And there they were, one by one they popped into view before, above, and beside her, six tiny people on impossible, moth-like wings. They took turns dashing forward to touch her face, her hair, her sober dress and giggling as they fluttered away again.


“Took you long enough!”

Susan looked down at once, then stepped back. “I beg your pardon?”

Before her, dressed in discontent, stood an old man of sorts, not as high as her knee. He was clothed in a ragged coat of brown and green, with a red hat that was partly leather and partly oak leaves, and a white owl’s feather. His nose was so long and so curved down that it came almost to his chin, which was so long and so curved up that it came almost to his nose.

“Say me a riddle!” commanded the wee man, and the winged children—the faeries—chirped their agreement, spinning and dancing in the air to the sound of chiming crystal. Other tiny figures, even smaller, she thought, were peeking and poking out to watch her, some from behind the new leaves, some from a tumble of mossy stones where a spring burbled to the surface and streamed away.

Susan frowned, thinking.

“But that is backwards, surely,” she said. “In all the old tales I ever heard, the hero is asked questions and expected to answer correctly.” She thought further. “Unless an old hermit happens by, I think.”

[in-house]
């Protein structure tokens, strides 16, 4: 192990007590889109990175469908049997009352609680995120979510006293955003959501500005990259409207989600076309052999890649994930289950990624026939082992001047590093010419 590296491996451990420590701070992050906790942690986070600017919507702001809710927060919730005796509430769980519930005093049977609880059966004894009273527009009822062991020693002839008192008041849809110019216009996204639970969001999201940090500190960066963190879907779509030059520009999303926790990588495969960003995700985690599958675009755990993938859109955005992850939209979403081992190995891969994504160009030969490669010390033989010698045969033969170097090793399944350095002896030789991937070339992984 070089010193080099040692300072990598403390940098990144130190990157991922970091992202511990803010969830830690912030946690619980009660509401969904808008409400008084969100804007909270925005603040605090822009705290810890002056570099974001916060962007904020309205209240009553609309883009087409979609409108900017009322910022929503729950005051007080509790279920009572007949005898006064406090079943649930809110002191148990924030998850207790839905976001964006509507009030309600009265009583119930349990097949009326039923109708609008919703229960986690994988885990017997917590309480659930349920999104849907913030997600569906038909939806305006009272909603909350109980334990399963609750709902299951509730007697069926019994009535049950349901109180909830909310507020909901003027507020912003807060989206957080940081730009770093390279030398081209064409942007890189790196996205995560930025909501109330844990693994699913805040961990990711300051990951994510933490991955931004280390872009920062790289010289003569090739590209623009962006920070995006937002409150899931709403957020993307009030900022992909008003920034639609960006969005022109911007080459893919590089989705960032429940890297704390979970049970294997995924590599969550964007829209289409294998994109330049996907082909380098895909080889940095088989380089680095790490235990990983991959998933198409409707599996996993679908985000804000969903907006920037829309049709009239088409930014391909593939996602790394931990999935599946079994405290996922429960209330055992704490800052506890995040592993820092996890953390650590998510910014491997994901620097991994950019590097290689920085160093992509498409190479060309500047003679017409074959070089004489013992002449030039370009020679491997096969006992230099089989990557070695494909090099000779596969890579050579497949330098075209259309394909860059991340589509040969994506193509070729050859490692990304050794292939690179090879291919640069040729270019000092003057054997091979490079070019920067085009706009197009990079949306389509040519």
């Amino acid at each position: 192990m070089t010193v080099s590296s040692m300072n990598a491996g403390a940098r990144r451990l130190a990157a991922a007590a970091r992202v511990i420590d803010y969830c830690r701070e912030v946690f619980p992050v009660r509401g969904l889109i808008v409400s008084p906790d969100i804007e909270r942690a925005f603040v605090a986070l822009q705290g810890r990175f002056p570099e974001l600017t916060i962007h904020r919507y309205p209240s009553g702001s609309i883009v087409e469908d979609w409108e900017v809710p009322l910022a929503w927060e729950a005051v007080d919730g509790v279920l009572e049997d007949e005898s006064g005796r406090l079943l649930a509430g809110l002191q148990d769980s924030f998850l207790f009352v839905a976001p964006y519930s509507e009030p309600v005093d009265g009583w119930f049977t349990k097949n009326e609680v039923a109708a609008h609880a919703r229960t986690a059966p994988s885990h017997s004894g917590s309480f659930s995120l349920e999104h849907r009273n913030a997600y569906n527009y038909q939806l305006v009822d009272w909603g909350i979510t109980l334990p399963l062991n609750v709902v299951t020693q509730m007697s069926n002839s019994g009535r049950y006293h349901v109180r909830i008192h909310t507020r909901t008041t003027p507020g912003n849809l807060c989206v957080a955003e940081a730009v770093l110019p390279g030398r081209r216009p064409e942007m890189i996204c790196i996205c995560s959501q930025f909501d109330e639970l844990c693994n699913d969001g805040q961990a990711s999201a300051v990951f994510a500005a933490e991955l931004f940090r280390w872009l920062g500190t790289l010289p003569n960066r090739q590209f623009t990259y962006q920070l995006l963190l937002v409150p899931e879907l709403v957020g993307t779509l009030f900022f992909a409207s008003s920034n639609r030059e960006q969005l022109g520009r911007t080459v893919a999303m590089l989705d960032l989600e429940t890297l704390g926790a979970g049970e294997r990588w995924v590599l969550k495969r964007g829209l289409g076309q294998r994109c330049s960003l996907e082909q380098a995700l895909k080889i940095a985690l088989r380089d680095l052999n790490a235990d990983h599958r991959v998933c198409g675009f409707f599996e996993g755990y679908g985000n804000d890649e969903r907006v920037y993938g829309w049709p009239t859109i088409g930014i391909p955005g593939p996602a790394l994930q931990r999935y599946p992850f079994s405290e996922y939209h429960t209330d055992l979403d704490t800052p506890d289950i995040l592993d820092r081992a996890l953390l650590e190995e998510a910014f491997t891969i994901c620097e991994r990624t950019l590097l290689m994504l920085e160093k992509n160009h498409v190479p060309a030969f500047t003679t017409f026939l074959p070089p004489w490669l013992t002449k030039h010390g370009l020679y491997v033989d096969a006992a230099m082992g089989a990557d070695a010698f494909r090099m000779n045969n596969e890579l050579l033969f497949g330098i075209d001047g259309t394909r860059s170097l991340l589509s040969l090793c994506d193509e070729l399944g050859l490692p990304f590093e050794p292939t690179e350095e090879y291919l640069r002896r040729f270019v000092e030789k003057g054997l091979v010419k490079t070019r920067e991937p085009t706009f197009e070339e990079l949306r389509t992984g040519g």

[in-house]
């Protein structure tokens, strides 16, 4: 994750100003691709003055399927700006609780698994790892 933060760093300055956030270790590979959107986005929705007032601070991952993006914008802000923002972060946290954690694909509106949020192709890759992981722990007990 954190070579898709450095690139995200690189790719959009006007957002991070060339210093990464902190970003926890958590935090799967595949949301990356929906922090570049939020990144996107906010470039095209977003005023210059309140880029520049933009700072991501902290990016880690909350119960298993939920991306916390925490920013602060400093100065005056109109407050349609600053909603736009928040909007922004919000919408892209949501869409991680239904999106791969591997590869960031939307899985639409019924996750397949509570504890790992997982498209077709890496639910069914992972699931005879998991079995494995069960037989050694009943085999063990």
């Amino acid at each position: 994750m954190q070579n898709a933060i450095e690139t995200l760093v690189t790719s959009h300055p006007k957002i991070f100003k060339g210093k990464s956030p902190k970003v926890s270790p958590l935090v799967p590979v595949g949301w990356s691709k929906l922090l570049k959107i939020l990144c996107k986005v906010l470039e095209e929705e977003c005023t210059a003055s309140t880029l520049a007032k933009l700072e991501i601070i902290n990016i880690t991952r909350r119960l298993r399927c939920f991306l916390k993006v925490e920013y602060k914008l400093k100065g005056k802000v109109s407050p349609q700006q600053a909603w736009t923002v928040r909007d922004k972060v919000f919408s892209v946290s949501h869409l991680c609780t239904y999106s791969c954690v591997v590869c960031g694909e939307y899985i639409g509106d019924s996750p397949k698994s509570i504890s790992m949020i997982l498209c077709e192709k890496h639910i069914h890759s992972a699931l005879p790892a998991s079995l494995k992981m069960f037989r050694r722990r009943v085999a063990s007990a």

“More stories than you know, human child! Say me a riddle!”

When dealing with the fae, it is best to be honest. Fortunately, that was her nature. “But I don’t know any riddles.”

The wee man looked disgusted, as if she had failed him. “Say what I say,” he snapped in his wee voice. “What is the difference between Joan of Arc and a canoe?”

“Very well,” said Susan dutifully. “What is the difference between Joan of Arc and a canoe?”

“One is Maid of Orleans, and the other is made of wood!”

Everyone but Susan exploded with laughter, rolling on the ground or spinning cartwheels in the air. Then one by one as they had come, each bowed to her and kissed her cheek, and vanished with a single delicate chime, except the wee man and his white owl’s feather.

“You must take a message to the harper,” he said.

“I must— What?”

“The harper, human child.”